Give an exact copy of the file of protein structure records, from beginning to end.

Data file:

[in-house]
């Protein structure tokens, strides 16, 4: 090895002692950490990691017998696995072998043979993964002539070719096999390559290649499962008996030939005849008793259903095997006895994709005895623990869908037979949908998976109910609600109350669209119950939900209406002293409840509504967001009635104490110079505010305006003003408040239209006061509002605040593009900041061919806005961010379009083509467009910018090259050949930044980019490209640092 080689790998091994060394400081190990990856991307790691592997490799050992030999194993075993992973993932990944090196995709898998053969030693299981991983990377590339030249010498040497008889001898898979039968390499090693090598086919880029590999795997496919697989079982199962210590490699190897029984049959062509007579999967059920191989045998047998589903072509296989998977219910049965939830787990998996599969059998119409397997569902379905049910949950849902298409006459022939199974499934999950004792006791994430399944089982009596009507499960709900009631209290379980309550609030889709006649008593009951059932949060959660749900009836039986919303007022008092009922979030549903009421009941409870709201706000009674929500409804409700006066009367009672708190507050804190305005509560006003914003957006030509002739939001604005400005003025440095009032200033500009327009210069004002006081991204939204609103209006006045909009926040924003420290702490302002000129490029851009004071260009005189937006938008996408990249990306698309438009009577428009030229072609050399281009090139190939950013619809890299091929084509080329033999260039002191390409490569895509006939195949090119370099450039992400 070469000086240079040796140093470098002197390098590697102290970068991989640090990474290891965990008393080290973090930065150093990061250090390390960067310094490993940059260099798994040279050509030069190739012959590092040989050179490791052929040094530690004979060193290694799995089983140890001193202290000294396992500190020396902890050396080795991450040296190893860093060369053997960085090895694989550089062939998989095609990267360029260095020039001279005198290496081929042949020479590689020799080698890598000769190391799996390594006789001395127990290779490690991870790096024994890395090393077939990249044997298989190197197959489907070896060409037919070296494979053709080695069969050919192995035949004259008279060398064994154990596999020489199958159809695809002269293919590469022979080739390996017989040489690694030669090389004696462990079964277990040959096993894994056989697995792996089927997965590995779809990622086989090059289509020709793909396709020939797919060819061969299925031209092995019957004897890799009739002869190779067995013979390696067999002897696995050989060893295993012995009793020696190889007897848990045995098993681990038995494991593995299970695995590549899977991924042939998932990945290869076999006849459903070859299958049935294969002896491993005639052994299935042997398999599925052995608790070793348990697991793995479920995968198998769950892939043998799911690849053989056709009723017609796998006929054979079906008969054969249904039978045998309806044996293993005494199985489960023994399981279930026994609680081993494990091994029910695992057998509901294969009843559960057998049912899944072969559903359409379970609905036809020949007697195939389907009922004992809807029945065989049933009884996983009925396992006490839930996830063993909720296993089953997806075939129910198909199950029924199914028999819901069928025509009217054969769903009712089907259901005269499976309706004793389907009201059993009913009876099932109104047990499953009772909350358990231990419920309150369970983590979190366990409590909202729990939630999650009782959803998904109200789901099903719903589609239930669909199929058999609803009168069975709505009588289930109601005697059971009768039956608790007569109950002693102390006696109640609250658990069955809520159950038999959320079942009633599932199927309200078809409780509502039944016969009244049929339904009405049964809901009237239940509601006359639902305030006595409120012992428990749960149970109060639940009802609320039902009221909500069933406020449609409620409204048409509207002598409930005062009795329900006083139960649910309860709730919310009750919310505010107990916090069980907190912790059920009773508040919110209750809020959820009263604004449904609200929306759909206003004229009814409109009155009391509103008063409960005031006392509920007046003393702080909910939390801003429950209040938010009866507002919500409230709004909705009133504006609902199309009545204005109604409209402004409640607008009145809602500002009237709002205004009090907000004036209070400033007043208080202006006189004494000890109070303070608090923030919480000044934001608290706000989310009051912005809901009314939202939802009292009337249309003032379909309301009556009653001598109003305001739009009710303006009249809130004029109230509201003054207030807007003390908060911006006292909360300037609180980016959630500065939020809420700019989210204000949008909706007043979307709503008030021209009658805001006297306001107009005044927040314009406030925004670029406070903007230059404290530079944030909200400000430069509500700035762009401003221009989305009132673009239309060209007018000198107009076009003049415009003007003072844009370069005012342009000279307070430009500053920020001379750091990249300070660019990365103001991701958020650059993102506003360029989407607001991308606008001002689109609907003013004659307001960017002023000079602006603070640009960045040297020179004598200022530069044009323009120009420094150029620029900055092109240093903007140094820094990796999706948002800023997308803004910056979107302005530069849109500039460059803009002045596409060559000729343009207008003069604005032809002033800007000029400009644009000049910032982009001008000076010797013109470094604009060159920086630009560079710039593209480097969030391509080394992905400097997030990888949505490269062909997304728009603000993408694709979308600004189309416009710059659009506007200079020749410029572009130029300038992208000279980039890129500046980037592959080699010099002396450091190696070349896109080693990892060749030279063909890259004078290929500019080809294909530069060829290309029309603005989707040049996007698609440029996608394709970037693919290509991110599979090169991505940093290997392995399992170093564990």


[in-house]
């Protein structure tokens, strides 16, 4: 090895002692950490990691017998696995072998043979993964002539070719096999390559290649499962008996030939005849008793259903095997006895994709005895623990869908037979949908998976109910609600109350669209119950939900209406002293409840509504967001009635104490110079505010305006003003408040239209006061509002605040593009900041061919806005961010379009083509467009910018090259050949930044980019490209640092 080689790998091994060394400081190990990856991307790691592997490799050992030999194993075993992973993932990944090196995709898998053969030693299981991983990377590339030249010498040497008889001898898979039968390499090693090598086919880029590999795997496919697989079982199962210590490699190897029984049959062509007579999967059920191989045998047998589903072509296989998977219910049965939830787990998996599969059998119409397997569902379905049910949950849902298409006459022939199974499934999950004792006791994430399944089982009596009507499960709900009631209290379980309550609030889709006649008593009951059932949060959660749900009836039986919303007022008092009922979030549903009421009941409870709201706000009674929500409804409700006066009367009672708190507050804190305005509560006003914003957006030509002739939001604005400005003025440095009032200033500009327009210069004002006081991204939204609103209006006045909009926040924003420290702490302002000129490029851009004071260009005189937006938008996408990249990306698309438009009577428009030229072609050399281009090139190939950013619809890299091929084509080329033999260039002191390409490569895509006939195949090119370099450039992400 070469000086240079040796140093470098002197390098590697102290970068991989640090990474290891965990008393080290973090930065150093990061250090390390960067310094490993940059260099798994040279050509030069190739012959590092040989050179490791052929040094530690004979060193290694799995089983140890001193202290000294396992500190020396902890050396080795991450040296190893860093060369053997960085090895694989550089062939998989095609990267360029260095020039001279005198290496081929042949020479590689020799080698890598000769190391799996390594006789001395127990290779490690991870790096024994890395090393077939990249044997298989190197197959489907070896060409037919070296494979053709080695069969050919192995035949004259008279060398064994154990596999020489199958159809695809002269293919590469022979080739390996017989040489690694030669090389004696462990079964277990040959096993894994056989697995792996089927997965590995779809990622086989090059289509020709793909396709020939797919060819061969299925031209092995019957004897890799009739002869190779067995013979390696067999002897696995050989060893295993012995009793020696190889007897848990045995098993681990038995494991593995299970695995590549899977991924042939998932990945290869076999006849459903070859299958049935294969002896491993005639052994299935042997398999599925052995608790070793348990697991793995479920995968198998769950892939043998799911690849053989056709009723017609796998006929054979079906008969054969249904039978045998309806044996293993005494199985489960023994399981279930026994609680081993494990091994029910695992057998509901294969009843559960057998049912899944072969559903359409379970609905036809020949007697195939389907009922004992809807029945065989049933009884996983009925396992006490839930996830063993909720296993089953997806075939129910198909199950029924199914028999819901069928025509009217054969769903009712089907259901005269499976309706004793389907009201059993009913009876099932109104047990499953009772909350358990231990419920309150369970983590979190366990409590909202729990939630999650009782959803998904109200789901099903719903589609239930669909199929058999609803009168069975709505009588289930109601005697059971009768039956608790007569109950002693102390006696109640609250658990069955809520159950038999959320079942009633599932199927309200078809409780509502039944016969009244049929339904009405049964809901009237239940509601006359639902305030006595409120012992428990749960149970109060639940009802609320039902009221909500069933406020449609409620409204048409509207002598409930005062009795329900006083139960649910309860709730919310009750919310505010107990916090069980907190912790059920009773508040919110209750809020959820009263604004449904609200929306759909206003004229009814409109009155009391509103008063409960005031006392509920007046003393702080909910939390801003429950209040938010009866507002919500409230709004909705009133504006609902199309009545204005109604409209402004409640607008009145809602500002009237709002205004009090907000004036209070400033007043208080202006006189004494000890109070303070608090923030919480000044934001608290706000989310009051912005809901009314939202939802009292009337249309003032379909309301009556009653001598109003305001739009009710303006009249809130004029109230509201003054207030807007003390908060911006006292909360300037609180980016959630500065939020809420700019989210204000949008909706007043979307709503008030021209009658805001006297306001107009005044927040314009406030925004670029406070903007230059404290530079944030909200400000430069509500700035762009401003221009989305009132673009239309060209007018000198107009076009003049415009003007003072844009370069005012342009000279307070430009500053920020001379750091990249300070660019990365103001991701958020650059993102506003360029989407607001991308606008001002689109609907003013004659307001960017002023000079602006603070640009960045040297020179004598200022530069044009323009120009420094150029620029900055092109240093903007140094820094990796999706948002800023997308803004910056979107302005530069849109500039460059803009002045596409060559000729343009207008003069604005032809002033800007000029400009644009000049910032982009001008000076010797013109470094604009060159920086630009560079710039593209480097969030391509080394992905400097997030990888949505490269062909997304728009603000993408694709979308600004189309416009710059659009506007200079020749410029572009130029300038992208000279980039890129500046980037592959080699010099002396450091190696070349896109080693990892060749030279063909890259004078290929500019080809294909530069060829290309029309603005989707040049996007698609440029996608394709970037693919290509991110599979090169991505940093290997392995399992170093564990």